RHI scandal: Allister doubts if Sugden would bring down Stormont

Claire Sugden pictured outside Parliament Buildings as part of an anti-crime gang advertising campaign

Claire Sugden pictured outside Parliament Buildings as part of an anti-crime gang advertising campaign

Doubt has been voiced over whether the justice minister really would pull down the Stormont Assembly if the crisis around the Renewable Heat Incentive (RHI) continues.

In a tough-talking statement to fellow MLAs on Monday, Claire Sugden described the controversy as “devastating”, said that allegations of corruption surrounding it made her “feel sick”, and branded the chaotic Assembly discussion surrounding it as a “farce”.

The independent East Londonderry MLA said of the Stormont Executive that she would “kick the house of cards down myself” – if it were not for the fact that Northern Ireland had “so much to lose” by doing so.

“Let it not be forgotten by all sides of the House that I have the capability to do just that,” she had said.

Her role in the hugely-contentious justice ministry post is crucial for the Sinn Fein-DUP power-sharing government.

The DUP has said it would not accept Sinn Fein taking on the justice role (which involves overseeing the police and the courts), meaning that any decision by her to quit could cause chaos among the two major parties.

TUV leader and North Antrim MLA Jim Allister, one of the fiercest critics of the DUP amid the discussions in the Assembly on Monday, told the News Letter on Tuesday that he doubts there is “serious intent” behind the notion that she could collapse the Assembly.

He said: “This is the justice minister who, before she became justice minister, told us that this was an Executive headed by ‘jokers’. And then once they offered her the chauffeur-driven car, she found it irresistible.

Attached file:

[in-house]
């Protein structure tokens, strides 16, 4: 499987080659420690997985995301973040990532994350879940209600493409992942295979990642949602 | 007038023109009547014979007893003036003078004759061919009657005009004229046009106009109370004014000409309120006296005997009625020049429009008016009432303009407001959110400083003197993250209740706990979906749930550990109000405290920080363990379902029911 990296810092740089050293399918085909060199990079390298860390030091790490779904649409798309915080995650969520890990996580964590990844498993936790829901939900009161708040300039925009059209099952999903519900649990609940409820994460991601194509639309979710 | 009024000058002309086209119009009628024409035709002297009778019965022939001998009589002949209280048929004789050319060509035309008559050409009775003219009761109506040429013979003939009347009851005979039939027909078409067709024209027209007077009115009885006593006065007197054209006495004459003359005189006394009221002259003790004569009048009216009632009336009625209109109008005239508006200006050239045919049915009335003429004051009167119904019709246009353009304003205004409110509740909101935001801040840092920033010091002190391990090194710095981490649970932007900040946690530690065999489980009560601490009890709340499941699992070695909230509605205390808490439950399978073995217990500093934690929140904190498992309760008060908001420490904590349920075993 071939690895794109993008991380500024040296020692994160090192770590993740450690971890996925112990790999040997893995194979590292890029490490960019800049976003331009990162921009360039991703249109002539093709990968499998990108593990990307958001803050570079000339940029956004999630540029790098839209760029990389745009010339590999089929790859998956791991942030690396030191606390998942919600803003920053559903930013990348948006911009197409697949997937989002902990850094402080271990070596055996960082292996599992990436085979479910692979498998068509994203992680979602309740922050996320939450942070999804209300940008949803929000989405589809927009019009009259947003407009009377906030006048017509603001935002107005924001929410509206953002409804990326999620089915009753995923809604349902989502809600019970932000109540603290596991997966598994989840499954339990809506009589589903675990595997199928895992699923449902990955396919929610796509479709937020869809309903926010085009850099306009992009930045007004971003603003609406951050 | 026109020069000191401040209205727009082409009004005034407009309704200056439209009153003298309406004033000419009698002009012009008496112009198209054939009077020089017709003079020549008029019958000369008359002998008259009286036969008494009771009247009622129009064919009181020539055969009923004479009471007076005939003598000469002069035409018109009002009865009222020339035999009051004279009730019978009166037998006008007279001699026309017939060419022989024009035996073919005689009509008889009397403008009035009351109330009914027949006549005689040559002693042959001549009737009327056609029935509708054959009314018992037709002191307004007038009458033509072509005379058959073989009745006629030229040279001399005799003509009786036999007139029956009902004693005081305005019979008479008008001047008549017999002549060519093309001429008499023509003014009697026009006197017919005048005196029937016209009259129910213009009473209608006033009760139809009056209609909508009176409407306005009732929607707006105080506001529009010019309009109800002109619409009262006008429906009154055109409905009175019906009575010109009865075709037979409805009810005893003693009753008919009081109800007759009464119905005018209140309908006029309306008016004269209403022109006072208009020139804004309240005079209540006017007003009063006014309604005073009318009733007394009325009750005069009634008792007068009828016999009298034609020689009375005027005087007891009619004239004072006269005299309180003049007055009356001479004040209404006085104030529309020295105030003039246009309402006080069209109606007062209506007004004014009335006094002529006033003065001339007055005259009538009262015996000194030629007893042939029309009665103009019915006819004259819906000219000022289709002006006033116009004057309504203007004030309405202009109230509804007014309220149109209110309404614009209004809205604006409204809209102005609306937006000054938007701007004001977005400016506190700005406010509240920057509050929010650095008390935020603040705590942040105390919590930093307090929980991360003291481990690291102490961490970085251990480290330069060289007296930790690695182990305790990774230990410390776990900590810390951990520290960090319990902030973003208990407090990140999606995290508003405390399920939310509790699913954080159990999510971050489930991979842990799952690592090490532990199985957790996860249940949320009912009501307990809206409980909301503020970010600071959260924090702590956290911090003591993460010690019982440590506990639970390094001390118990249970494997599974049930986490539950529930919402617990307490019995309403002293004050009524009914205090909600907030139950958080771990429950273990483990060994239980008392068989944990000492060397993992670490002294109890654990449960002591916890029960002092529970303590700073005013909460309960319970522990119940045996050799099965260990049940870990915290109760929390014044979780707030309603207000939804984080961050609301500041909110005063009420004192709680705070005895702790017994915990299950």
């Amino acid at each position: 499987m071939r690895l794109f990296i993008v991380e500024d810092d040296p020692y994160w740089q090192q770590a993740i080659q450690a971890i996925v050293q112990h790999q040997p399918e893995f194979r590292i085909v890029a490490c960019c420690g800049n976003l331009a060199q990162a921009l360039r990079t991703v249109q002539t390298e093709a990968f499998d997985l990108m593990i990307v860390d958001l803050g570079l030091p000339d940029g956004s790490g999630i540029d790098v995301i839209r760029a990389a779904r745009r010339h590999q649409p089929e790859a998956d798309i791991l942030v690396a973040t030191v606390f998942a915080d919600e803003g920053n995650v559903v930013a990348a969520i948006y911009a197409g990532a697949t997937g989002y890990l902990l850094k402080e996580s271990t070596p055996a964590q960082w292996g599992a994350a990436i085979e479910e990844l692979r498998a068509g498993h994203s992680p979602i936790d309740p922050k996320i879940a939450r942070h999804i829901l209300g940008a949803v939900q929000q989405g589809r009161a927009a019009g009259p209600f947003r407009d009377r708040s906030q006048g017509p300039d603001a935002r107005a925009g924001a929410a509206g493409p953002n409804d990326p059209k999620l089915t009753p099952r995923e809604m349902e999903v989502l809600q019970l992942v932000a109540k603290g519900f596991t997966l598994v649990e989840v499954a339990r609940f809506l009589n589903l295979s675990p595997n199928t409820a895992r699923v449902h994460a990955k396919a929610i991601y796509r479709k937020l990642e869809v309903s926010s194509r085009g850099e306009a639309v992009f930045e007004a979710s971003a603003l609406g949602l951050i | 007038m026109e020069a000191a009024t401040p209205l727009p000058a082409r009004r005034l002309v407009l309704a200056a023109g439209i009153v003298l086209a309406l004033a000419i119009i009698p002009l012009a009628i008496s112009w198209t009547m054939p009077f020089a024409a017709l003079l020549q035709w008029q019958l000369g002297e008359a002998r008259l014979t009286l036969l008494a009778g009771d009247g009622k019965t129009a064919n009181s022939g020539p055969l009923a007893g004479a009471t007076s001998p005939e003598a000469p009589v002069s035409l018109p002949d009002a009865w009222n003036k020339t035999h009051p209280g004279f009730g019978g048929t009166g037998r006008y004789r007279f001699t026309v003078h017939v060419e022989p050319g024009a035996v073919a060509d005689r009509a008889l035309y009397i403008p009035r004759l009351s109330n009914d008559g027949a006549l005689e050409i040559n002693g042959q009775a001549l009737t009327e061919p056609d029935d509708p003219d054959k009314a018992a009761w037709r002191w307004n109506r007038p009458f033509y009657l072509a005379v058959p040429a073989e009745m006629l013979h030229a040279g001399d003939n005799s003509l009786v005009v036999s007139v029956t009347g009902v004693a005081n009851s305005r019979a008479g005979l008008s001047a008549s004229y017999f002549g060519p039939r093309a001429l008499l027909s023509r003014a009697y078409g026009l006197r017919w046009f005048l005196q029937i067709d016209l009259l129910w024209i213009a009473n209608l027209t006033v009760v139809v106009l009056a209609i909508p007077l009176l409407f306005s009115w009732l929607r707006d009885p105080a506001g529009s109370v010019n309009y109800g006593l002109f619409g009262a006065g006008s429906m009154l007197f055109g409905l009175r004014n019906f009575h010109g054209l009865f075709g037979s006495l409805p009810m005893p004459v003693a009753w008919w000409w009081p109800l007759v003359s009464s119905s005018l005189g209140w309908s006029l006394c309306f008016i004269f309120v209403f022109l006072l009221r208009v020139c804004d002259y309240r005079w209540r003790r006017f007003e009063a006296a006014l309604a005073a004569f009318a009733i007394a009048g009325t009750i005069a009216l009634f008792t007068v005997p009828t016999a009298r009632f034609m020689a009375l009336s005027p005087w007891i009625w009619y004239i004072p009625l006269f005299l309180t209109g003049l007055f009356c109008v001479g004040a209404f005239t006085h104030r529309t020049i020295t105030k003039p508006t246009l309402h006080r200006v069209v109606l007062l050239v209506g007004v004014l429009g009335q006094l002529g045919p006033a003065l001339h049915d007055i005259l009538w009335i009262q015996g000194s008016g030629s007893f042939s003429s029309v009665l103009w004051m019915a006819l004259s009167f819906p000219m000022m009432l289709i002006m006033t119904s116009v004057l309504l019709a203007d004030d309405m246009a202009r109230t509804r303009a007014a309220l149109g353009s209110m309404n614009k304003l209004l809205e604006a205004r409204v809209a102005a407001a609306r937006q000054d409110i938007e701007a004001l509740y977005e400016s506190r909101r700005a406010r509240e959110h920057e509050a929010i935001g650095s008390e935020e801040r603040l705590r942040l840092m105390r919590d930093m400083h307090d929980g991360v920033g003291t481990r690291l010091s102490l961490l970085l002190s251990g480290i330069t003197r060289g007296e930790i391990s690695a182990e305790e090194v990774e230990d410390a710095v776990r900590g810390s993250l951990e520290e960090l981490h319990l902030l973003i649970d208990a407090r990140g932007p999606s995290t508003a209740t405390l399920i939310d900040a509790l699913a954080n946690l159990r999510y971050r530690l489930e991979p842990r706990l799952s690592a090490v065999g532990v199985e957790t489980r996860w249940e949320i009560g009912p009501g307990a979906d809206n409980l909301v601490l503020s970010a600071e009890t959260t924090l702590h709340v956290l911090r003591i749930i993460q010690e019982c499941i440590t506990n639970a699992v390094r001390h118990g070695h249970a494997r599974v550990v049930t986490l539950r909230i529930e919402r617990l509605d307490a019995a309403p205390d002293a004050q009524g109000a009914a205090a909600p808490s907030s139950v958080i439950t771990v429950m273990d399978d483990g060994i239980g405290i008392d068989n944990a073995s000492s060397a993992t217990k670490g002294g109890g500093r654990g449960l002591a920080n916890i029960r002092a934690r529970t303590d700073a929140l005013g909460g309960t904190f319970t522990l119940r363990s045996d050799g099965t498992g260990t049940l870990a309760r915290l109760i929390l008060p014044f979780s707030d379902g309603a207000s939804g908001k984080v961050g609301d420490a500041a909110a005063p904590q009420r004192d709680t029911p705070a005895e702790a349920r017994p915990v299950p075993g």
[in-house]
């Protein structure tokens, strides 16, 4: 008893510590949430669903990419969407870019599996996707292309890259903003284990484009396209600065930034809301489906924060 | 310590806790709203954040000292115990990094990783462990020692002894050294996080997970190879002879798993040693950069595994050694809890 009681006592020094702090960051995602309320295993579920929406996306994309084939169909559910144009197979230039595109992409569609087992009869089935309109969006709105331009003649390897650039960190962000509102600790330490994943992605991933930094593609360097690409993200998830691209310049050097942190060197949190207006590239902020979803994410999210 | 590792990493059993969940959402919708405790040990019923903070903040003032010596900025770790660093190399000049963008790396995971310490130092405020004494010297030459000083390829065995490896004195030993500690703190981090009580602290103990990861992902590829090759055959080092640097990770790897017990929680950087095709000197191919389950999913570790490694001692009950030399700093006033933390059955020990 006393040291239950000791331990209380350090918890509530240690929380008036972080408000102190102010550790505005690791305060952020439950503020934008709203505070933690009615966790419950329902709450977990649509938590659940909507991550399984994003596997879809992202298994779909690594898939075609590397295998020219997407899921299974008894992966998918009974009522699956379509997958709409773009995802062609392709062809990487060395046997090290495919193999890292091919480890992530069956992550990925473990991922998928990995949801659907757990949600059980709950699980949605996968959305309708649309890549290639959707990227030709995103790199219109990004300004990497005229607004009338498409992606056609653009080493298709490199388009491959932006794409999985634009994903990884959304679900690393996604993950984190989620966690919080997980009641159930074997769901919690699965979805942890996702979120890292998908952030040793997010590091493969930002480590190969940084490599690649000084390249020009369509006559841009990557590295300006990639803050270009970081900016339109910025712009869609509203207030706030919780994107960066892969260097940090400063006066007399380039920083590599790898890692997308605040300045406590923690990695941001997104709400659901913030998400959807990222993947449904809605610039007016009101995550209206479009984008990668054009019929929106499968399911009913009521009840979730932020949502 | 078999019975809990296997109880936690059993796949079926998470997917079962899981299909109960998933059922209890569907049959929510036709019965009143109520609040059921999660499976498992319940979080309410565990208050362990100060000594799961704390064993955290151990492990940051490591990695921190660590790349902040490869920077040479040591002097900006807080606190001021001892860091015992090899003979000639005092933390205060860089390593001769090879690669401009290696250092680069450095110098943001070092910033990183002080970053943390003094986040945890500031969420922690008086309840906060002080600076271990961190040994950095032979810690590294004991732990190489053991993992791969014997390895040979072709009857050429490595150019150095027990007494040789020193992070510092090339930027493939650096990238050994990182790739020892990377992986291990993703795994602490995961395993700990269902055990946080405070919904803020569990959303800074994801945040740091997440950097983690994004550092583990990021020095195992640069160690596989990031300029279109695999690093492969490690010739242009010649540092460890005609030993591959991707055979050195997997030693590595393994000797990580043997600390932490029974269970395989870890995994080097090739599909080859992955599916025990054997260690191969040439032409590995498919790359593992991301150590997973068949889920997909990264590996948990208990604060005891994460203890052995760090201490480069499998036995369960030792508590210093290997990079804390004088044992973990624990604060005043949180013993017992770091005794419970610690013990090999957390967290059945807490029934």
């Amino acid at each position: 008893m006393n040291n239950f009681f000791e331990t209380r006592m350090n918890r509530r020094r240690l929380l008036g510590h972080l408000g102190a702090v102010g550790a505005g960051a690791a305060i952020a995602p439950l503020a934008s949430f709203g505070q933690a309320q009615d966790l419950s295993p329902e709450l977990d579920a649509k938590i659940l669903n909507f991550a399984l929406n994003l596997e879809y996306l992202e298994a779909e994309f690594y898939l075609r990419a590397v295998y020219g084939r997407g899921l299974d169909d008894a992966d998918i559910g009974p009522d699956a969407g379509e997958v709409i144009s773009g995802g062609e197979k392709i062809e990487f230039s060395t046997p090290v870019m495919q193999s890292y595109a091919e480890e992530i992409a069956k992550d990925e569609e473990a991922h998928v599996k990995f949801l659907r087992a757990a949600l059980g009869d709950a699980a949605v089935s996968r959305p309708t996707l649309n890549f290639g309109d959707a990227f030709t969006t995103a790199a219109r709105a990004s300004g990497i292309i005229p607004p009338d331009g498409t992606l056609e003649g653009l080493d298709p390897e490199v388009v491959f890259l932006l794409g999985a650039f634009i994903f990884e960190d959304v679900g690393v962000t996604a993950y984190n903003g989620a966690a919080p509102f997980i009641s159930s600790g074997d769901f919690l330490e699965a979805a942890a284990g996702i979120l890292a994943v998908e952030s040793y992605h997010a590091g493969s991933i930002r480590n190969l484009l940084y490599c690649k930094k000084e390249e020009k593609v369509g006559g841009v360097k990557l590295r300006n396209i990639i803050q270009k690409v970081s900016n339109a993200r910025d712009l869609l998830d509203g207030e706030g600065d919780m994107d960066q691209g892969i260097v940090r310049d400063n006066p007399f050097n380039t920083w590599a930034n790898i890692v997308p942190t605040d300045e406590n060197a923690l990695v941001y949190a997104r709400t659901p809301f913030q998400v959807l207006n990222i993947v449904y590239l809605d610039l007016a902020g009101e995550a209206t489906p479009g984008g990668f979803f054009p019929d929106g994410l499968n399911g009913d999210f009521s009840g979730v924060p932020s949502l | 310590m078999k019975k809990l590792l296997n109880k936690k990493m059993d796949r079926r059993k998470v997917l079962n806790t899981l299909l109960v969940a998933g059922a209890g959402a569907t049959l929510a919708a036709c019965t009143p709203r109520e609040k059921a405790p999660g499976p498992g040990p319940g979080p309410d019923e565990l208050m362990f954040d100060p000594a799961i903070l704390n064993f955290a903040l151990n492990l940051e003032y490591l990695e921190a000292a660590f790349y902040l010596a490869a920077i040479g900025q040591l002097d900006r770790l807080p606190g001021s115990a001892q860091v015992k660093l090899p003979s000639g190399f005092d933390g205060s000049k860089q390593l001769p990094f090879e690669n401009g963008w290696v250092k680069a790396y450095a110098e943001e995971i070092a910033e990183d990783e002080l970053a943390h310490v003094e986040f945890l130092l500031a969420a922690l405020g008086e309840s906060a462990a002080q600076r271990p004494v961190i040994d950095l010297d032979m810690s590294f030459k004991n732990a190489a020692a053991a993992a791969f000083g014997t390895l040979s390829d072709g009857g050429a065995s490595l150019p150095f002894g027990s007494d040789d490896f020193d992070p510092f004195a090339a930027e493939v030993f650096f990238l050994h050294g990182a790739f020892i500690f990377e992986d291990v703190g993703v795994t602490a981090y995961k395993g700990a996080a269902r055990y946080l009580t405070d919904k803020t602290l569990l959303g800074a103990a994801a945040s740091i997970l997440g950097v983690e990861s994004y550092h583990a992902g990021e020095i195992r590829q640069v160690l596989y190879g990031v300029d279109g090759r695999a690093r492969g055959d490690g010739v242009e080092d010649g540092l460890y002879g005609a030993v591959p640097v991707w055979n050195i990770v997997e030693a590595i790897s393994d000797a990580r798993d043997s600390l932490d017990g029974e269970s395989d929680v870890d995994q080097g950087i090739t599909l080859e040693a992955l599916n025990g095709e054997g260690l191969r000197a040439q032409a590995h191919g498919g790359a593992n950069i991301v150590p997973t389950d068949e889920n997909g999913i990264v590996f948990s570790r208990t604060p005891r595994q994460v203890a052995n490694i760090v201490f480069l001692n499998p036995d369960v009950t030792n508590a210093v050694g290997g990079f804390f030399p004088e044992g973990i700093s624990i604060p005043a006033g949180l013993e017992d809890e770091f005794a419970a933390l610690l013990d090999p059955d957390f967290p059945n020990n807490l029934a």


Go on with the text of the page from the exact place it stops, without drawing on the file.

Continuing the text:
“I wouldn’t be convinced that she’d be the one to pull down the house of cards, including the jokers.”

He added that, as long as the crisis continues, “she should be constantly asked the question: Have you had enough yet?”

Mr Allister said he would be “pleasantly surprised” if she quit and brought down the Assembly, but that “self-interest” on the parts of all involved are likely to keep it going.

In the Assembly on Monday, Ms Sugden did not directly say she had lost confidence in the first minister, and declared the SDLP’s motion to have her step aside was “premature”.

She announced that she would support an investigation, perhaps one led by a judge, adding that “my confidence or, indeed, lack of confidence in the first minister will be based on substantiated information, not allegations manifested in the media”.

She added: “It would be remiss of me, particularly as justice minister, to pass judgment without a full investigation or hearing.

“No court in the land would do so, so why is it appropriate to do so in the House today before a fair independent investigation?”

In a speech in autumn 2015, Ms Sugden (then only a normal MLA, not a minister) had said of the Assembly: “This house of cards is falling, and good will come of that only if the jokers at the top come crashing down too and do not get up again.”

Asked directly if she would quit if an investigation found Arlene Foster culpable for failings in the RHI scheme, the justice department said: “As stated by Claire Sugden yesterday in the Assembly: ‘It would be remiss of me, particularly as justice minister, to pass judgment without a full investigation or hearing. No court in the land would do so’.”

WHAT IS THE RHI SCHEME, AND HOW DID IT ALL GO WRONG?